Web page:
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Dustin Putman

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Learn more about this film on IMDb!TMNT  (2007)
Directed by Kevin Munroe
Voice Cast: James Arnold Taylor, Mitchell Whitfield, Mikey Kelley, Nolan North, Patrick Stewart, Sarah Michelle Gellar, Chris Evans, Mako, Ziyi Zhang, Kevin Smith, John Di Maggio, Paula Mattioli, Kevin Michael Richardson, Fred Tatasciore; narrated by Laurence Fishburne
2007 – 89 minutes
Rated: Rated PG (for violence and mild language).
Reviewed by Dustin Putman, March 18, 2007.
When a computer-animated reinvention of the "Teenage Mutant Ninja Turtles" franchise was first announced, it sounded more like a weird joke than a valued promise. After all, hadn't these crime-fighting reptile siblings grown into relics of the late-'80s/early-'90s? Did anyone still remember them in 2007? Did anyone, including now-grown men who, like me, were the young target audience when the live-action "Teenage Mutant Ninja Turtles" movie came out in 1990, still care? My guess to the answers of these questions would be yes, no and no, but that hasn't stopped Warner Bros. and writer-director Kevin Munroe from embarking on what has to be one of the worst film ideas of the year. "TMNT," as the illiterate-friendly updated title now stands, is outdated, irrelevant, strictly generic junk that could very well deaden the brain cells of children everywhere if this thing defies the odds and becomes a box-office hit.

Set after the events of 1993's "Teenage Mutant Ninja Turtles III," archnemesis Shredder has finally been defeated and half-shelled brothers Leonardo (voiced by James Arnold Taylor), Donatello (Mitchell Whitfield), Michelangelo (Mikey Kelley) and Raphael (Nolan North) have drifted apart. Donatello works as a telephone tech support man. Michelangelo is a costumed birthday party entertainer. Raphael sleeps all day and secretly prowls the NYC streets at night, searching for evildoers. When human friend April (Sarah Michelle Gellar) runs into Leonardo in the jungles of Central America, her talk of a once-tight family unit that needs saving convinces him to return to the Manhattan sewers. The quartet have a lot of catching up to do and a lot of issues to work out, but first they must stop thirteen ancient monsters from overtaking the world and send them back to their own times.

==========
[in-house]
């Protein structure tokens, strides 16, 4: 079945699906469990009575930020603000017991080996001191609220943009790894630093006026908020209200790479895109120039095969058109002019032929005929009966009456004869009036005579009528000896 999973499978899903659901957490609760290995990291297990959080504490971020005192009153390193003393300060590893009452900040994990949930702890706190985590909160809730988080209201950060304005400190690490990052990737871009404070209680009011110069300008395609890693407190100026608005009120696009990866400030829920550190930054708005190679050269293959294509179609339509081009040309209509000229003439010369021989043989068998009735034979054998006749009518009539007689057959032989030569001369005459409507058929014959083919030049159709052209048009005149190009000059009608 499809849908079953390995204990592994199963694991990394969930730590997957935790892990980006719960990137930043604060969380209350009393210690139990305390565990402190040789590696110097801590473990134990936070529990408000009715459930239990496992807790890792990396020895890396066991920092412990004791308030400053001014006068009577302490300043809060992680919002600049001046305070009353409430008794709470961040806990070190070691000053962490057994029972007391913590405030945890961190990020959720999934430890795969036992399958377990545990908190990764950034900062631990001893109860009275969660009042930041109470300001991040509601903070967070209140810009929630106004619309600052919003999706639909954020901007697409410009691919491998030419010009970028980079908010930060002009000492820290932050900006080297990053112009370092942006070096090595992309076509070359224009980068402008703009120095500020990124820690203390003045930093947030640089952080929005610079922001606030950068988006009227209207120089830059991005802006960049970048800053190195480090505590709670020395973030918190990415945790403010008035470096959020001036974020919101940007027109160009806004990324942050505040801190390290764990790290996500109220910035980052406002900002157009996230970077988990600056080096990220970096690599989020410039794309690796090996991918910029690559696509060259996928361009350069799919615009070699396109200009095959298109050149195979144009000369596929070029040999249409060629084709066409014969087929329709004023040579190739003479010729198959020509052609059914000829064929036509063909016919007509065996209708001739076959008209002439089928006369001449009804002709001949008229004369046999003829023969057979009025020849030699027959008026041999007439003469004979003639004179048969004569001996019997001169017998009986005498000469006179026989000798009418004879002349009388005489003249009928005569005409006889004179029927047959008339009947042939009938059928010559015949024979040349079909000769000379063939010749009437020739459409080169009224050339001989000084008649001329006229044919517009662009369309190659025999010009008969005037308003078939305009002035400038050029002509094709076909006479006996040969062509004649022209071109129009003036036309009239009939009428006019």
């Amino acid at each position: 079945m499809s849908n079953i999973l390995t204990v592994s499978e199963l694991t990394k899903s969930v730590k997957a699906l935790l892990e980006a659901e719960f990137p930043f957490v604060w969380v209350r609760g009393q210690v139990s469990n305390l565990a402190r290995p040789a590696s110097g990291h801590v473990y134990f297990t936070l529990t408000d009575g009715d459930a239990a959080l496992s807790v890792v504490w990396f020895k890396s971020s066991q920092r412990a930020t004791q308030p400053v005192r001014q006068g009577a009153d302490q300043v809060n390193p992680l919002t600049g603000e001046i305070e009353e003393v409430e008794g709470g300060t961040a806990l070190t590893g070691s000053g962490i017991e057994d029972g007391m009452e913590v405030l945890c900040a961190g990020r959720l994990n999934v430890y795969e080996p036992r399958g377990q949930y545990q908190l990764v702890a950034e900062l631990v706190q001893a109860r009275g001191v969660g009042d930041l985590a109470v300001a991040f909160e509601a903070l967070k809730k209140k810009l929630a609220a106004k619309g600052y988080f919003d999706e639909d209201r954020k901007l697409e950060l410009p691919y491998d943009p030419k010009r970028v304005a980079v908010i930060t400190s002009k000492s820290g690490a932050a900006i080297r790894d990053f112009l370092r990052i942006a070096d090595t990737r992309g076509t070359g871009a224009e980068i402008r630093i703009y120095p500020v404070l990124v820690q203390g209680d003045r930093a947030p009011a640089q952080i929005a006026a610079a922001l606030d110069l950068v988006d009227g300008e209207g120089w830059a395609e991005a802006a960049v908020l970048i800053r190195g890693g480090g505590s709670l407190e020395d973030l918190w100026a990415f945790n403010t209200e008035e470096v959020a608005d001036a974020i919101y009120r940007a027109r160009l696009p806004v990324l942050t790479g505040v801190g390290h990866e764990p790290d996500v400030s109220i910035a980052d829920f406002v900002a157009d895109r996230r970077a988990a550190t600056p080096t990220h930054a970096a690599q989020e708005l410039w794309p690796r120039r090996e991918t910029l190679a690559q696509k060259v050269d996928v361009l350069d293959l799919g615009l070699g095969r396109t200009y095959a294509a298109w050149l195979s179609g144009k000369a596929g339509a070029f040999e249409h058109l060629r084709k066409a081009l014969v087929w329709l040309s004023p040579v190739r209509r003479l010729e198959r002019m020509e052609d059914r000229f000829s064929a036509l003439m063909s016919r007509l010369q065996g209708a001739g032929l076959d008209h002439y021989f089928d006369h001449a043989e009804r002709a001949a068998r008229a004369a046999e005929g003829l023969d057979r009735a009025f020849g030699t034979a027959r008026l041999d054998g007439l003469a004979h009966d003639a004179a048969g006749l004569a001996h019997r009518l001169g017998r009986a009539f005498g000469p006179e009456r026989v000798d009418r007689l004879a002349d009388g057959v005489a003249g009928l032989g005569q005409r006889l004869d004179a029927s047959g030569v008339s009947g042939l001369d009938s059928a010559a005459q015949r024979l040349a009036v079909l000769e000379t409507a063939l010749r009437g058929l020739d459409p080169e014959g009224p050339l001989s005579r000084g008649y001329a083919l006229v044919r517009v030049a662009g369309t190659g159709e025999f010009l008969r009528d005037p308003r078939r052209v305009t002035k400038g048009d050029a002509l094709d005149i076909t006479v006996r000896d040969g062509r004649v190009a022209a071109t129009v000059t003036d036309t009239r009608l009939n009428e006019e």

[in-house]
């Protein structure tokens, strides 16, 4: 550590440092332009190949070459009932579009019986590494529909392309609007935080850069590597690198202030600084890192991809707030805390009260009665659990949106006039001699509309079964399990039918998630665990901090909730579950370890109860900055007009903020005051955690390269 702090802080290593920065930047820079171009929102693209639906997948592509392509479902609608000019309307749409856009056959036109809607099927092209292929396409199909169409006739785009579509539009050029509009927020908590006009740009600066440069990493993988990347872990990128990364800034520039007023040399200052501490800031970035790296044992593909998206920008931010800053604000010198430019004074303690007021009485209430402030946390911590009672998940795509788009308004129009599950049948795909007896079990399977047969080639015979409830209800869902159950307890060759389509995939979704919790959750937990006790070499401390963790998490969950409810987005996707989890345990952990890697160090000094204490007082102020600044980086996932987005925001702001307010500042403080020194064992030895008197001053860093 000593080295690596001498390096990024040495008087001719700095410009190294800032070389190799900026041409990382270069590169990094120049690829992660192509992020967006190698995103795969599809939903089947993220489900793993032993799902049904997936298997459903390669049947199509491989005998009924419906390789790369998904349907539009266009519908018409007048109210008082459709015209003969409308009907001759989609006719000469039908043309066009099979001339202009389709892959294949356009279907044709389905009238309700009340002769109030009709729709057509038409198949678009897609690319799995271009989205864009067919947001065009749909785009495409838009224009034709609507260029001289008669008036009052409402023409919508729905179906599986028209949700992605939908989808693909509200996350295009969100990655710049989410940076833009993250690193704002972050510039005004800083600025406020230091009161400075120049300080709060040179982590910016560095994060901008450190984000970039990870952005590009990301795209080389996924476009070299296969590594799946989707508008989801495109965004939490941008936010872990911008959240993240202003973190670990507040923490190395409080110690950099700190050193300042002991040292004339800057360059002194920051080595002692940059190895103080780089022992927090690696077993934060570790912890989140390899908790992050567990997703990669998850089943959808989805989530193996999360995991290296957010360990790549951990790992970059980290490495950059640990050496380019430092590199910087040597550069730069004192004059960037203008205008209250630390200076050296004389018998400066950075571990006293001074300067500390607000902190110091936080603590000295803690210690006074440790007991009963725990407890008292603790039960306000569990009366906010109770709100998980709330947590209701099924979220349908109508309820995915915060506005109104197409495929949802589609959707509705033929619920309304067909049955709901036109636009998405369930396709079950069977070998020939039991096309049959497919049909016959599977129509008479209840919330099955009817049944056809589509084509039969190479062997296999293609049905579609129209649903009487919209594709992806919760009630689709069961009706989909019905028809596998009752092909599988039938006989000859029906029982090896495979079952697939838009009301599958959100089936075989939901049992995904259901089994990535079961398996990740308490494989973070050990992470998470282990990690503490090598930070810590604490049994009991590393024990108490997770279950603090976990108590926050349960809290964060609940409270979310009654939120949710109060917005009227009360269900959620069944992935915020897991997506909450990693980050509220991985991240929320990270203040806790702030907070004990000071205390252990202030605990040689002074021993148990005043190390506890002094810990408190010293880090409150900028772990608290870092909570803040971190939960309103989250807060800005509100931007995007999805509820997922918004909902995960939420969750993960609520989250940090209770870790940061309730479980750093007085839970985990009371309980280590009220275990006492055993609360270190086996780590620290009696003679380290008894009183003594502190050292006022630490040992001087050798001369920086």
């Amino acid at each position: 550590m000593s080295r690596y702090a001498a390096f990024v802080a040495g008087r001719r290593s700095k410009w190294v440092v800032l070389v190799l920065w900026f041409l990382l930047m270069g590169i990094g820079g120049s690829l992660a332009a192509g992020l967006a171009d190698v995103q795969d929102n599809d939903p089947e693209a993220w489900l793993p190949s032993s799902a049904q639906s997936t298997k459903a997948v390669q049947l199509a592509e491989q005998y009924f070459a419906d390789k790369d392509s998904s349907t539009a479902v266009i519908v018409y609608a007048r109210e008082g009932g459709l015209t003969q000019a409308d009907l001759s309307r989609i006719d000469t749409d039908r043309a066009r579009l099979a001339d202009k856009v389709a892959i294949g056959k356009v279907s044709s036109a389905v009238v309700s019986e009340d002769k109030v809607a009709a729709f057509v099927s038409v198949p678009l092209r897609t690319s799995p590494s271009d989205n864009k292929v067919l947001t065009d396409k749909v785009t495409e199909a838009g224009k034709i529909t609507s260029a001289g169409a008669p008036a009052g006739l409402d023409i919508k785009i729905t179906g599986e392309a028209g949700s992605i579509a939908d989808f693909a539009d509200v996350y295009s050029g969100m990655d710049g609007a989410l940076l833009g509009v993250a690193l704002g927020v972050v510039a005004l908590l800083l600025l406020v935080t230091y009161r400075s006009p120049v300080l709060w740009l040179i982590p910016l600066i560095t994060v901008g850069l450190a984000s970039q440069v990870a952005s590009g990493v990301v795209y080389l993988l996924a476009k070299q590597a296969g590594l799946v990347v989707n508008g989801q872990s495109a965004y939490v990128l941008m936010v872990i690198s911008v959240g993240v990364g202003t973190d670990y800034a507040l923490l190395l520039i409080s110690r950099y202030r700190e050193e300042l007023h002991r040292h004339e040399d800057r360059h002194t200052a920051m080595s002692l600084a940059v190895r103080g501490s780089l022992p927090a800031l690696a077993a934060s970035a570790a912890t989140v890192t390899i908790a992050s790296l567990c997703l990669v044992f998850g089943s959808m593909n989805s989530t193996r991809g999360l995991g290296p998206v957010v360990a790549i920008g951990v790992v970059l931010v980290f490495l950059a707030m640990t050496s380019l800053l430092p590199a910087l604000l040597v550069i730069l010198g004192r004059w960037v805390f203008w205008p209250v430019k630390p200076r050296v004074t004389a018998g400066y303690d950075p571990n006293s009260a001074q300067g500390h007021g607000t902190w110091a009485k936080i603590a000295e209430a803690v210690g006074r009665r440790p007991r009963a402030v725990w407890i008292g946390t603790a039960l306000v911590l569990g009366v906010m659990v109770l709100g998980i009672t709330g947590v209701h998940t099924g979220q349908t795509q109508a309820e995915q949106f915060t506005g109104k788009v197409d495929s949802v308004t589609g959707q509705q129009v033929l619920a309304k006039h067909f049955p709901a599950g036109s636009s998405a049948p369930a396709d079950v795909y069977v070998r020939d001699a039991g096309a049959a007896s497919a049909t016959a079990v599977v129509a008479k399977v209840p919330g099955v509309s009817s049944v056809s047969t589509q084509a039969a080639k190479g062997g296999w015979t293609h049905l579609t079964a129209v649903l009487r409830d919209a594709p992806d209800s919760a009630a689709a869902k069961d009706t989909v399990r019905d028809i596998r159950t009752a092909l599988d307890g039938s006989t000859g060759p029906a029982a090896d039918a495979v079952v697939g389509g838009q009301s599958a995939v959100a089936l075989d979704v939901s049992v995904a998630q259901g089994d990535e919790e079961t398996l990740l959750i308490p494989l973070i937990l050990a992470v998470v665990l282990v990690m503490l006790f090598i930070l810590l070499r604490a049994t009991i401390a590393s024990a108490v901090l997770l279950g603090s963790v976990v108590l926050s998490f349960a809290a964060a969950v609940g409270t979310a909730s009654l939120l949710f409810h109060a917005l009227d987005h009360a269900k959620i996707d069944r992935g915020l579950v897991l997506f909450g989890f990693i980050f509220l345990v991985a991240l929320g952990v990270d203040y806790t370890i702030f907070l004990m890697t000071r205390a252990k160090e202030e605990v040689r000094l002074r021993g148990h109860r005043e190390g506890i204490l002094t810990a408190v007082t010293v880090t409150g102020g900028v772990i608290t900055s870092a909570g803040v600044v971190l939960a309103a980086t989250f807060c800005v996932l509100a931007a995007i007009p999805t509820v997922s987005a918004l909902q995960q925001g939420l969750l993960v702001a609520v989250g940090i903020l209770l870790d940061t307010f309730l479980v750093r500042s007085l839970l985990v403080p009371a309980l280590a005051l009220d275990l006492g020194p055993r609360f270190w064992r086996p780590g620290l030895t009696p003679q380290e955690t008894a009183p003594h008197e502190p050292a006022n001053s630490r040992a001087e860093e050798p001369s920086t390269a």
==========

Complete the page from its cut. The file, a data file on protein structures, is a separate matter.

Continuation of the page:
Charmless and repellent, "TMNT" is a chore to sit through and even more difficult to care about. The writing and direction by Kevin Munroe propose to be darker and grittier than in previous installments in the saga, but with a plot that is pure rubbish and forgettable characters who are haphazardly developed, the film takes itself far too seriously. When a "cowabunga, dude" reference or a cheesy one-liner squeaks out, it all the more sits out like a sore thumb and emphasizes how groan-inducingly bad it is. Were it not for their different colored bandanas that set them apart from one another, these four mutant turtles scarcely would seem like their old selves. No longer teens despite what the title says, less jokesters than morose whiners, and with a blink-and-you'll-miss-it cameo from their signature favorite food (pizza), Leonardo, Donatello, Michelangelo and Raphael have been circumcised into crushing dullards.

Opening with an unfortunate narration by Laurence Fishburne (2006's "Bobby") that only serves to lose grasp on the viewer's attention before the first minute is up, "TMNT" goes downhill from there. The premise is a meaningless trifle. The action—what there is of it—is so commonplace that it less resembles the razzle-dazzle of "The Incredibles" than one of those trashy "Pokemon" or "Yu-Gi-Oh!" movies. The computer animation ranges from good to embarrassing, with the early flashback to a "300"-style battle three thousand years ago not even up to video game standards. The exteriors of Manhattan are comparatively easier on the eyes, but it doesn't explore far beyond what was already shown in the theatrical trailers. In a film bereft of quality—if there is a point to be had or a lesson to be learned by the end, it went over my head—virtually the only moment that engaged my interest was a third-act fight in a city park. The outcome of the scuffle made no difference to me, but the trees in the background, furiously rustling in the darkness, looked awfully neat and atmospheric.

Whomever's bright idea it was to carry the Teenage Mutant Ninja Turtles into the twenty-first century—and as a theatrically-released animated effort, no less—should be handed no less than a year's worth of demerits. "TMNT" is hopelessly out of touch with the sort of quality it takes to play with the big boys of Pixar and (on a good day) Disney. The sibling bond and rivalry of the turtles is undistinguished by few scenes where a relationship is built between them, and a love story subplot between April and boyfriend Casey (Chris Evans) is equally dreary and uninteresting. With nothing to think about and no detectable imagination in effect, there is a deficiency of emotion and charisma in every aspect of "TMNT" that becomes downright depressing. Indeed, the only joy derived from watching it is the arrival of the end credits. White scrolling text on a black background has scarcely been so attractive.
© 2007 by Dustin Putman
Dustin Putman